Index Catholic Church The Formation of the Gospels




The formation of the Gospels


Since we depend mostly on the Gospels for our knowledge about Christ, it is important that we understand how they came to be written and that we have some idea of how reliable they are. This is particularly so in modern times, when so many people -- who know little or nothing about it! -- take it for granted that we have no reliable knowledge about Jesus.

To start with, there was the period when the first disciples of Christ were still living -- say up to roughly 70 AD. The stories about Christ -- what he did, what he said -- were handed on by word of mouth. This sounds like rather an unreliable method, but we have to remember that we are talking about a culture where writing was comparatively rare, and that memorising the teaching of a religious leader was quite normal. The teachers of the time were used to presenting their ideas, using repeated patterns and similar techniques, in ways which made them easier to remember and to pass on to others. There are signs of this in Christ's teaching -- for example in the Sermon on the Mount and the Parables.

As the Apostolic generation drew to a close, the people we know as Evangelists (Gospel-writers) brought together elements of this 'oral tradition' into written form. They selected amongst the material available to them, so as to give not only a record of his deeds and sayings, but also a true picture of Christ's identity and his significance. It seems to me that this is rather like what an artist does when he comes to paint a portrait. He emphasises what he feels are the significant features in such a way as to bring out the true character of the person. In this way, different portraits of the same person will vary to a certain extent -- and all of them will be different to a straightforward photograph -- but each portrait will convey a particular insight into the true nature of the subject, in a way which the photograph cannot do. In the same way, the Gospels vary in their style and in some of their details, but each presents the truth about Christ in a way which a simple matter-of-fact biography would not be able to do.

Before the Gospels reached the form in which we now have them, there was a further stage where a different writer added further material from the same basic tradition. We are fairly sure about this because some passages are in a slightly different style and also interrupt the flow of the story, which resumes immediately afterwards. There are also passages added at the beginning or the end of the Gospels. The last chapter of John's Gospel is a famous example of this: the previous chapter reads so clearly like a conclusion that it must have been the original ending. The later writers are sometimes called Redactors, meaning 'editors'. They were always very careful not to change any of the original writing, or to adjust it to make it fit better with what they were adding. They themselves had authentic material about Jesus, which they did not want to be lost, but the texts they were adding to already had such an authority that they did not feel able to alter them in any way, beyond simply adding a passage here and there.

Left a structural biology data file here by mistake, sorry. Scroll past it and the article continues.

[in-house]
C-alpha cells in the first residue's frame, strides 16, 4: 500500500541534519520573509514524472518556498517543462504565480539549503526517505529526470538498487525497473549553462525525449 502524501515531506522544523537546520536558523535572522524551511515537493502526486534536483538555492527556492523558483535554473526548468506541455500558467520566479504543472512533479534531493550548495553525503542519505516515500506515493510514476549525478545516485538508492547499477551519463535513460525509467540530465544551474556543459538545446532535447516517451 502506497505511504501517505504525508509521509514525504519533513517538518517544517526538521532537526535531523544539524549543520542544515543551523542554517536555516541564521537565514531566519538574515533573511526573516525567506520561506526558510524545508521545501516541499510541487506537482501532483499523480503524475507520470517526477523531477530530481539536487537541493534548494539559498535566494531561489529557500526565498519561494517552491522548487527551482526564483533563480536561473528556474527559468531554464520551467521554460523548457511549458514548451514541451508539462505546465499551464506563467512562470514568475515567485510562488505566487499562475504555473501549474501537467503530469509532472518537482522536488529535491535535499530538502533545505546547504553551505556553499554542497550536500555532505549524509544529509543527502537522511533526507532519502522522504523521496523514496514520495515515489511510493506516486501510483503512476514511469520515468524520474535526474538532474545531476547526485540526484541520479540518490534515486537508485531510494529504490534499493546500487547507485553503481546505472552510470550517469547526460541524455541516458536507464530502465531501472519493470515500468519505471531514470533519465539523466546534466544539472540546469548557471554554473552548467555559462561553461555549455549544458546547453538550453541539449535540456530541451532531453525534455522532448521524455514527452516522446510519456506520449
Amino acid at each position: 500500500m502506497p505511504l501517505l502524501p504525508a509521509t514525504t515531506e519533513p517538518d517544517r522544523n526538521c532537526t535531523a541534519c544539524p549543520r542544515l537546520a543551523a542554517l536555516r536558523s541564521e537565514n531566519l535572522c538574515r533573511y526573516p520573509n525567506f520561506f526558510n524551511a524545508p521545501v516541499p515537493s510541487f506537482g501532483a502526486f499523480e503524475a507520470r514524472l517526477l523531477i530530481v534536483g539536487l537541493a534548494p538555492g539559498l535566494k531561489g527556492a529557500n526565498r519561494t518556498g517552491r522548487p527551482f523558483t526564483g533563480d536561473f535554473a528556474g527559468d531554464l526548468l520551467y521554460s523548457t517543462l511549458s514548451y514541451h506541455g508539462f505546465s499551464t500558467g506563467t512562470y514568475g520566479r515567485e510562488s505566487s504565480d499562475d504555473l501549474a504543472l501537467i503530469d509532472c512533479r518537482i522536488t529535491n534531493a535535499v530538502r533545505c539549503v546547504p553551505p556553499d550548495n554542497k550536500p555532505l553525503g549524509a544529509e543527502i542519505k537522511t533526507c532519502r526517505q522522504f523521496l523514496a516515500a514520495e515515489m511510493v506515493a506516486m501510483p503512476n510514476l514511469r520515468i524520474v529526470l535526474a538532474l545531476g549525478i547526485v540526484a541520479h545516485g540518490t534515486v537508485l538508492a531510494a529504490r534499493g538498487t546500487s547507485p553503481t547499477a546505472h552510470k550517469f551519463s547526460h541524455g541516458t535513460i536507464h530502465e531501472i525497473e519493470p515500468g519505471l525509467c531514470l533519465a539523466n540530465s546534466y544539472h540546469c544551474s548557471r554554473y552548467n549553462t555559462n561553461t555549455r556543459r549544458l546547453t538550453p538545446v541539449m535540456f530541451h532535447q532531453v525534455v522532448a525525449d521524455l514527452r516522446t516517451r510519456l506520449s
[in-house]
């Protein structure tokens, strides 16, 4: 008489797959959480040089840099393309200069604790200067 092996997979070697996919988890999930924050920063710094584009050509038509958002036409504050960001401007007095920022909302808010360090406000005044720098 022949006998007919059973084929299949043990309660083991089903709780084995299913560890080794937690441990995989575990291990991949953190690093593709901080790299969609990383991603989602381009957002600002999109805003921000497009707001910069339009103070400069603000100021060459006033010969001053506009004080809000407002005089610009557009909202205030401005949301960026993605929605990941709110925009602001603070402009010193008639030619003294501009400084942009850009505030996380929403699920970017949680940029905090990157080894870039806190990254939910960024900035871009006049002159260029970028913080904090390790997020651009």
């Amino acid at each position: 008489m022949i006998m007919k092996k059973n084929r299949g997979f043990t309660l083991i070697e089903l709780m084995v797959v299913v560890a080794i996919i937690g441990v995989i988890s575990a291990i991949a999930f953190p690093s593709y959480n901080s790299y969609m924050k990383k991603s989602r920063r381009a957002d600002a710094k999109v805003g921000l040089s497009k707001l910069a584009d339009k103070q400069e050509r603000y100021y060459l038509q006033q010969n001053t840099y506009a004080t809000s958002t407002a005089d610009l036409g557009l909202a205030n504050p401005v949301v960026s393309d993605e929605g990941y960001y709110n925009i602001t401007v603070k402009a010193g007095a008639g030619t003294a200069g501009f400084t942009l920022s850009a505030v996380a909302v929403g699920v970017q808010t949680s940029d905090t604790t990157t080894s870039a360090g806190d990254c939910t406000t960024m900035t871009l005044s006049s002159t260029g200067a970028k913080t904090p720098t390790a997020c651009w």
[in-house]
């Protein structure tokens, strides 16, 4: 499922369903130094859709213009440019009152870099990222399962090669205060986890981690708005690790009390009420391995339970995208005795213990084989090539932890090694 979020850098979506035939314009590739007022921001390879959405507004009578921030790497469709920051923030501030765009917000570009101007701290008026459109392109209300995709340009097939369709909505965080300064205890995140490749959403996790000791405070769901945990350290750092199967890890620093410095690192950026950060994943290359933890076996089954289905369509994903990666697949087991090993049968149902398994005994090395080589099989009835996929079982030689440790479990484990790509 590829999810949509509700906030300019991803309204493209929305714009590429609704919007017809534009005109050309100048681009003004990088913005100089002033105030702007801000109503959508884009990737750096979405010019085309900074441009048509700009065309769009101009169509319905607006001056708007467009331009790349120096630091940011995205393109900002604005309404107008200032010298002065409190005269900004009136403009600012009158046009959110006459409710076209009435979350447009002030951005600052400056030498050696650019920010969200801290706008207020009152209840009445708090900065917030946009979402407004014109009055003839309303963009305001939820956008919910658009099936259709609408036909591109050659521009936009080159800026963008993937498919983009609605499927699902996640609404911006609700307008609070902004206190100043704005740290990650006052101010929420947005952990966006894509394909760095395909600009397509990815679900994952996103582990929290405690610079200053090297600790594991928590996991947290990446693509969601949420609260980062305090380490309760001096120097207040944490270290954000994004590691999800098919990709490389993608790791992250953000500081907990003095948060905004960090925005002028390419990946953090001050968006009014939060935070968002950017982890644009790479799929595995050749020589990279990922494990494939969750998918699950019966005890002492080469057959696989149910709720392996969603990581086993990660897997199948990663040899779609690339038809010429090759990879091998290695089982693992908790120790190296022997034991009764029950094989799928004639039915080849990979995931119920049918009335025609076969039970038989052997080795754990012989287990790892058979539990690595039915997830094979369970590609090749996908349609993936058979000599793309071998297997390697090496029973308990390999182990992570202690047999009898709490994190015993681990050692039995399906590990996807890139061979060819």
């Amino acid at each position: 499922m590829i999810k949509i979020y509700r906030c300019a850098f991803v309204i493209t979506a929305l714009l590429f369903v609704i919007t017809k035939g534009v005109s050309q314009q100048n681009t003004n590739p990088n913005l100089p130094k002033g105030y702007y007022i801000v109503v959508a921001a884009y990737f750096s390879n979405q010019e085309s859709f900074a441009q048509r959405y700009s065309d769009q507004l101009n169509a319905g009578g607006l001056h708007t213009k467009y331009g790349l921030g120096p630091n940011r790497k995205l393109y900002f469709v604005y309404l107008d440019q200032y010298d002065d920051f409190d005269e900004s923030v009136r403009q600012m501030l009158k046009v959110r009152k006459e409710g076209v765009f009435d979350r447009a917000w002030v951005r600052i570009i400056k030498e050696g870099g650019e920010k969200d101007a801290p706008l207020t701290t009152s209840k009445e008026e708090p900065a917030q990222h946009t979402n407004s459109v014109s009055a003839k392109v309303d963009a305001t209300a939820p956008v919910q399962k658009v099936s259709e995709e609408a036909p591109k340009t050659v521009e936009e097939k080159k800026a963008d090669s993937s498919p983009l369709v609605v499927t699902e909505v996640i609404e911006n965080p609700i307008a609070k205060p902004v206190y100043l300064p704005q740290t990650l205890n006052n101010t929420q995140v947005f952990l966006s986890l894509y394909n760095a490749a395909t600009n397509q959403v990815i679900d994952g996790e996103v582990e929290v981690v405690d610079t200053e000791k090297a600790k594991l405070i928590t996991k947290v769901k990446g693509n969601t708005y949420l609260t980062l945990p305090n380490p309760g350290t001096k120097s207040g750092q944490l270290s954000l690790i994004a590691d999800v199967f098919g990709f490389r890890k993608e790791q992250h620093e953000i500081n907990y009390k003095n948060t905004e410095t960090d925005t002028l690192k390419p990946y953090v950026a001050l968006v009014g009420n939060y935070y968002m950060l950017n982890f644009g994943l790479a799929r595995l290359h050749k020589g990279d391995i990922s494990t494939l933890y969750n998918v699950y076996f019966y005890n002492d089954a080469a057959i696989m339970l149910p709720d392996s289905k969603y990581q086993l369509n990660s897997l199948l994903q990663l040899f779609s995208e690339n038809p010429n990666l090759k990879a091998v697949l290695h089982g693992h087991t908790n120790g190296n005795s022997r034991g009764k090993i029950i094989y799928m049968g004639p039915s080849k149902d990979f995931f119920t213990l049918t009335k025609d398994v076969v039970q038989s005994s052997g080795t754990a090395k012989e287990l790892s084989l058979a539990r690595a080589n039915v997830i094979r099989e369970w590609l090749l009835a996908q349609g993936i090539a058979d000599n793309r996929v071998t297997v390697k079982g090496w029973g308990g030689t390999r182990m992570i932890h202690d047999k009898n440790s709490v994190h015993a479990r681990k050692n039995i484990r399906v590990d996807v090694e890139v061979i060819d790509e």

This view of how the Gospels came to be written is the result of a long process of careful studying over the past hundred years or more. Some of the earlier theories were rather extreme, but there is now general agreement about the general picture I have described, which has now been officially accepted by the Church authorities.

Sometimes people ask, 'If there were so many stages in the forming of the Gospels, where does the inspiration come in?' Traditionally we think of one person -- St Matthew, for instance -- sitting down to write his Gospel, with the Holy Spirit (so to speak) whispering into his ear and telling him what to write. But really there is no problem here. The Holy Spirit would have been involved at each stage; the whole process would have taken place under his inspiration. We don't need to speculate about whether the Evangelists were more inspired than the Redactors; the point is that what we ended up with are four true portraits of Christ -- the ones that God meant us to have.

Finally there is the question of how these four Gospels came down to us. For hundreds of years, until the invention of printing, they were carefully copied by hand. Naturally, however carefully this was done, mistakes were made -- but this need not cause us any concern about the accuracy of the Gospels we now have. During the last couple of centuries several quite early manuscripts have been discovered, together with a vast number of later ones. Scholars have examined them in great detail -- and by comparing the small differences that exist, they have constructed a sort of 'family tree' of the manuscripts, showing how the earlier ones are related to the later ones. From this, and using a few basic principles of logic, it is possible to establish with certainty almost the whole of the Gospel texts. If you look carefully at an accurate translation (such as the Revised Standard Version) you will see occasional footnotes along the lines: 'Other ancient authorities read "...".' This is the easiest way to get an idea of the degree of variation and uncertainty in the text of the Gospels -- and really it is remarkably small.








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